Kuat Piston Pro X bike rack: First look
In a year that’s seemingly been all about premium bike racks built with electric bikes in mind, the all-new Kuat Piston Pro X might be setting a new standard for how we define “premium.”
The Kuat Piston Pro X is a tray-style bicycle rack that mounts to your vehicle’s receiver hitch. It’s not yet available — Kuat says they expect the rack to start heading to consumers sometime in spring 2022 — but it’s development has been touted by the Missouri-based bicycle rack company for months. Not only does it have a 67 lb per-tray weight capacity, an accessory ramp for loading heavy bikes and integrated tail lights, the Piston Pro X has features we never expected to see on a bike rack — features like Kashima coated hydraulic pistons.
Janette Sherman, media relations for Kuat, walked us through the new Piston Pro X bike rack at this year’s Sea Otter Classic in Monterey, California. While its release date is still relatively far off (March of 2022), the rack certainly looked ready. If you’re after a high-tech e-bike rack with a high weight capacity, cool features and unparalleled user experience, the new Kuat Piston Pro X just might be worth the price.
Kuat Piston Pro X bike rack features
I never thought I’d describe a bicycle rack as sexy, but here we are.
That might be partially due to the fact that Kuat was showing off the Piston Pro X at Sea Otter mounted to a Tesla Model X, or maybe the rack just really looks that good. It’s got a very sleek and functional looking design with lots of obviously metal bits.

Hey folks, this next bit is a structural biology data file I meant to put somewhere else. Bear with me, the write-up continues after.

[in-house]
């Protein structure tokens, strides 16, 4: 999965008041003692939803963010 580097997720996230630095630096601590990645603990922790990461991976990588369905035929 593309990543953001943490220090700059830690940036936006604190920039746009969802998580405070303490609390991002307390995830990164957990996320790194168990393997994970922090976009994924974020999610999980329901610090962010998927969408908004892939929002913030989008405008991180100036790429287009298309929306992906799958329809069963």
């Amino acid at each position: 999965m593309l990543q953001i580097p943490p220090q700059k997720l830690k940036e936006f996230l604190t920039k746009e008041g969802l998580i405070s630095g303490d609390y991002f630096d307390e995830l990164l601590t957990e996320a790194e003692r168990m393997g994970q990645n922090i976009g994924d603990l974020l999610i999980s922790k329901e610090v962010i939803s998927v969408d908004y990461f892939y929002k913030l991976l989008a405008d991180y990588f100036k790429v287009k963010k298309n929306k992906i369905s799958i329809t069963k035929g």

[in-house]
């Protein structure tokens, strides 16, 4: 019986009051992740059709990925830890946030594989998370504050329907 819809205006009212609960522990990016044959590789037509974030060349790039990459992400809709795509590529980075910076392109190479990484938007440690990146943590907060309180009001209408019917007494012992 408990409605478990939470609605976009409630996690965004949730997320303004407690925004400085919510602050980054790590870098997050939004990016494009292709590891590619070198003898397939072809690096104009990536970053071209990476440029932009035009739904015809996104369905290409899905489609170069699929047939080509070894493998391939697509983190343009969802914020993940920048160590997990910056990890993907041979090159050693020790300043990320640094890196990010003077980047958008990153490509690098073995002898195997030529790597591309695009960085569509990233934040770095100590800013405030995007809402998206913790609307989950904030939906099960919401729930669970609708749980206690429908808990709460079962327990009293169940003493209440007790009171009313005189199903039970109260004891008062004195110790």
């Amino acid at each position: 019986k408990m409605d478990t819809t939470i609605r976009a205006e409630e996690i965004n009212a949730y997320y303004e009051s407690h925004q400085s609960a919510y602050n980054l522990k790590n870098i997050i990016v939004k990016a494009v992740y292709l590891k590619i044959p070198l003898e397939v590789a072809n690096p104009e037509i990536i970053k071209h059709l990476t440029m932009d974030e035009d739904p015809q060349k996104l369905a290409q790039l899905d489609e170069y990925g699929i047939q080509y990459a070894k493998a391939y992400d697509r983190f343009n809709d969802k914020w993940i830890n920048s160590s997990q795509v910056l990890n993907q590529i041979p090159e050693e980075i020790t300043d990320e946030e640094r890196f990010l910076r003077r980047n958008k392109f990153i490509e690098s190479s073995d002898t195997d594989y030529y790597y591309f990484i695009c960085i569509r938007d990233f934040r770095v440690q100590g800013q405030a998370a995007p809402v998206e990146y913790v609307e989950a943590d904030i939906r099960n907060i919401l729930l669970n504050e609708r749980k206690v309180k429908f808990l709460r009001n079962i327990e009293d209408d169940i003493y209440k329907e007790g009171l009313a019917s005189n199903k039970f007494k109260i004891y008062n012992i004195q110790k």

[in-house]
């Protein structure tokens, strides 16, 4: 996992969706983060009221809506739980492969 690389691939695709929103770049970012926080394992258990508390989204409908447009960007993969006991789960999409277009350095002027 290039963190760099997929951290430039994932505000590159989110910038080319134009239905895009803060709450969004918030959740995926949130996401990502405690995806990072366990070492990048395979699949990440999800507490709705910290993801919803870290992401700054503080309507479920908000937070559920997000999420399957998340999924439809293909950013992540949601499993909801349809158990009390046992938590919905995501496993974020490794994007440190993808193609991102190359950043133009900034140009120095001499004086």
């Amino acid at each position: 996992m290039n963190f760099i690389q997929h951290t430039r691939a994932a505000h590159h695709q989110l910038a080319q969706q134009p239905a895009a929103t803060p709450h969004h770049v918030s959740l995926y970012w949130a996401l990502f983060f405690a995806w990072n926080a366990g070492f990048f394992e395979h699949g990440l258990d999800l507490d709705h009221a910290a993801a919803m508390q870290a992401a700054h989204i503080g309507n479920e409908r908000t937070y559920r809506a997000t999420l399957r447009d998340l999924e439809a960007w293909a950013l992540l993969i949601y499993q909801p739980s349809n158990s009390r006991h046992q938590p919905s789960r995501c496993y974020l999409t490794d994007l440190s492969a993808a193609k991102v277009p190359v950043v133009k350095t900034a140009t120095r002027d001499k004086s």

The rack comes in its stock form capable of carrying two e-bikes at 67 lbs apiece — enough to carry nearly any e-bike we’ve reviewed at Electric Bike Report. Like most tray racks, you can add additional trays to increase the number of bikes you can carry. But with each added tray, the rack’s carrying capacity is expected to go down.
Beyond the rack’s ability to carry bikes well, Kuat has paid lots of attention to how it feels to use. Every moving part on the rack is very light action and is made to be used with one hand. The thought process, according to Sherman, is that you’re typically balancing the bike with one hand and operating the rack with the other. The single-handed design makes this balancing act a little easier.
The rack is a contactless design, meaning it employs two arms on either end of each tray that clamp down on your tires instead of the frame. This secures your bike to the rack in a way that’s stable but not risky to your expensive paint job. Those arms are operated by a set of blinged-out Kashima coated pneumatic pistons that open automatically with the push of a button.
For those with heavier e-bikes, the Piston Pro will also be compatible with a ramp that allows you to roll your bike onto the rack — no lifting required. Kuat has even thought of how its rack will interact with bikes equipped with fenders, a seldom considered but very important feature for the commuter crowd or those who ride in wet areas. That problem is solved by an accessory kit that uses a strap that fixes the wheel to the securing arms.
The Kuat Piston Pro X will start at $1,389, but Kuat is also planning on releasing two less expensive models of the rack that’ll lack tail lights and Kashima coating.
Norm Diebold says
Impressive features on the new Kuat rack. Price was over whelming. I’m skeptical that newer models with no tail lights and coating will reduce the price sufficiently to attract buyers.
$1400??! I think I’ll go with the Saris Door County and let it do all the work for $1200.